Para leer este artículo en español, haz clic aquí.
This small shrine on Salt Lake City’s east side is built on miracles, and some parishioners are praying for one more.
Our Lady of Lourdes Catholic Church isn’t exactly in limbo but since it went up for sale last October, along with Judge Memorial Catholic High School and two adjoining properties, the future of the ornate sanctuary — and whether it’ll eventually be demolished — remains unknown for now.
Longtime devotee Kathy Scott welcomed visitors one morning with a promise of peace and refreshing rest within the 110-year-old building, known to generations of worshippers for such quiet respite and the large stained-glass windows splashing color over its blond wood pews and ciphered arches.
Scott is one of many deeply bonded to the church on a corner lot at 670 S. 1100 East who are campaigning to save it, at times putting them at odds with the Catholic Diocese of Salt Lake City.
“This little church is a gem,” Scott said as she recounted stories of its venerable marble altar and depictions on its windows and walls of the life of Jesus and of Catholic saints.
“It’s a treasure that should not be sacrificed,” the retired longtime Catholic educator added, “merely for the money that could be raised from the sale of the property that the church sits on.”
Clara Brennan, 89, lives outside the parish but has traveled regularly across town much of her life for Sunday Mass at Our Lady of Lourdes, where she has attended since the 1940s. Her three daughters all married there, among so many life rituals binding older parishioners such as her to its sacred spaces.
“I would love to see it kept as is,” Brennan said wistfully. And even if the parish is closed, she said, “let’s keep the building intact and use it for educational purposes.”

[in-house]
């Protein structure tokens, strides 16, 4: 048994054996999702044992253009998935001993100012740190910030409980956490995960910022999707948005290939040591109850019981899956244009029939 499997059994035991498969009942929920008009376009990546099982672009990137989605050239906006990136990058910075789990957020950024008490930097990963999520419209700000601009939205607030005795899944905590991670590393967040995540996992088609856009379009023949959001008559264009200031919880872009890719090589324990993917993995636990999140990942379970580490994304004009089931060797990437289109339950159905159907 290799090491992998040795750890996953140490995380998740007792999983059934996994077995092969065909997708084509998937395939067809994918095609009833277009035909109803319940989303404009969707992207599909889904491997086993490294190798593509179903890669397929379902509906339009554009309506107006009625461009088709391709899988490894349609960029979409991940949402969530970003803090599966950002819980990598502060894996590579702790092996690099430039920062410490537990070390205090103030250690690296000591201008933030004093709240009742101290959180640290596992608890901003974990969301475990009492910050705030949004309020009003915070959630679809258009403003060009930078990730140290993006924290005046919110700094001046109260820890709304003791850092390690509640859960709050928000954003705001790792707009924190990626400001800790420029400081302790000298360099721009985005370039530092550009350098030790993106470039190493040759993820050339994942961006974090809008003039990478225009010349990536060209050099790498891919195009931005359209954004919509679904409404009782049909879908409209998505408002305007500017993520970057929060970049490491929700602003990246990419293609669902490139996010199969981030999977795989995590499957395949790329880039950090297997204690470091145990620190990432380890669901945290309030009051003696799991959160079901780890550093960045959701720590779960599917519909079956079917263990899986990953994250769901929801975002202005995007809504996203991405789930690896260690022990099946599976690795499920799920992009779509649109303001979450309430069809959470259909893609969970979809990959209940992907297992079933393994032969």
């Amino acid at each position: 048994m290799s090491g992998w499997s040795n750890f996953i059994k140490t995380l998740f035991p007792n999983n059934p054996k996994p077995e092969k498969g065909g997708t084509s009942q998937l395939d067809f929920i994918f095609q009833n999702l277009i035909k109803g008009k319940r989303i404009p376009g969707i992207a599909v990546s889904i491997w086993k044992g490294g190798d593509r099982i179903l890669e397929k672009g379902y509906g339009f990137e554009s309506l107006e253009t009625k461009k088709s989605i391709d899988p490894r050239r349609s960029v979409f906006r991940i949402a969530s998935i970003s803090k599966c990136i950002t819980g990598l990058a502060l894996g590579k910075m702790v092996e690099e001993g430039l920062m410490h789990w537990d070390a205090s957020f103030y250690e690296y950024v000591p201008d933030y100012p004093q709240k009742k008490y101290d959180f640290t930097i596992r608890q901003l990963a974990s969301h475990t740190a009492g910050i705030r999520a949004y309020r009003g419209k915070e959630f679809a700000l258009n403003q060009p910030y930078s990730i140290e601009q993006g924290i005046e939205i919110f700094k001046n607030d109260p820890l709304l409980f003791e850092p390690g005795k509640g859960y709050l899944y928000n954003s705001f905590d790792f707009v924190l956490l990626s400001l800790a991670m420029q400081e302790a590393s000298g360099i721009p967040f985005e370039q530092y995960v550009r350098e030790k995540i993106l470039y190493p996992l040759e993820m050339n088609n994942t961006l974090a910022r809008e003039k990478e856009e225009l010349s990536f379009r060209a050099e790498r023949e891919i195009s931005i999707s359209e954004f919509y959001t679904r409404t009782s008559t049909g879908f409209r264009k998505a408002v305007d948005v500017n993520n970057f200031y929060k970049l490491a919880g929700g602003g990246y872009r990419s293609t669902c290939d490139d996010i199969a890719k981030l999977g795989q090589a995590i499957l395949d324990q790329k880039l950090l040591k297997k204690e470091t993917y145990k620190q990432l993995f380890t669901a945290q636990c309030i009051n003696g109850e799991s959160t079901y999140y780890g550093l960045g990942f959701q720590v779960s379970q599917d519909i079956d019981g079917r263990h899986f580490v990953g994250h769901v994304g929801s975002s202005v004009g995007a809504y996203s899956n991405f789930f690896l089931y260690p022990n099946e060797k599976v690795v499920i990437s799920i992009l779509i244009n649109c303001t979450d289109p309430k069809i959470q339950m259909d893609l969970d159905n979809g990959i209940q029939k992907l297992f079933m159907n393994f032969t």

Why sell Our Lady of Lourdes?
Tucked next to Judge Memorial, Our Lady of Lourdes elementary school and a rectory, the church was put up for sale and possible redevelopment as the diocese explores how much money the 8.29-acre campus around Judge might raise.
The hope, according to senior Catholic leaders, is that sale proceeds and a related fundraising campaign might generate upward of $150 million needed to relocate the two schools into new state-of-the-art buildings on parish property near St. Ann Catholic Church, 2119 S. 400 East in South Salt Lake.
The diocese’s superintendent of schools, Mark Longe, told parishioners last fall on behalf of Bishop Oscar Solis that the aging and cramped buildings at Judge Memorial no longer were adequately serving the needs of its students and that “renovations are cost-prohibitive.”
But Scott and others were “deeply wounded,” as one put it, to learn that Our Lady of Lourdes would be included in the sale offer. Built in 1913, the tawny brick church is in good repair and the parish is financially sound, they said, with a vibrant and diverse community around it.
“I haven’t heard a specific explanation from the diocese regarding the economics of including or excluding Our Lady of Lourdes Church from whatever deal is made,” said parishioner Rob Rice. “The question needs to be asked, ‘What is the economic value in the decision versus the value of the faith community itself?’ And I respect that that’s a really hard decision for the diocese to make.”
Declining church attendance is driving difficult choices
The Judge Memorial site, located in a residential portion of east Central City, is being marketed as an assemblage of properties rather than individual parcels. Although it makes up about 5% of the total acreage, the church’s strategic spot on a corner adds value to the entire site for prospective developers.
Several sources within the church said that after soliciting bids since last fall, the diocese has now extended its sale exploration for another three to six months.
A key hurdle, according to a senior adviser to Bishop Solis, is that the two schools will need to lease their buildings back from a buyer for up to three years after any sale, while new facilities are constructed at St. Ann.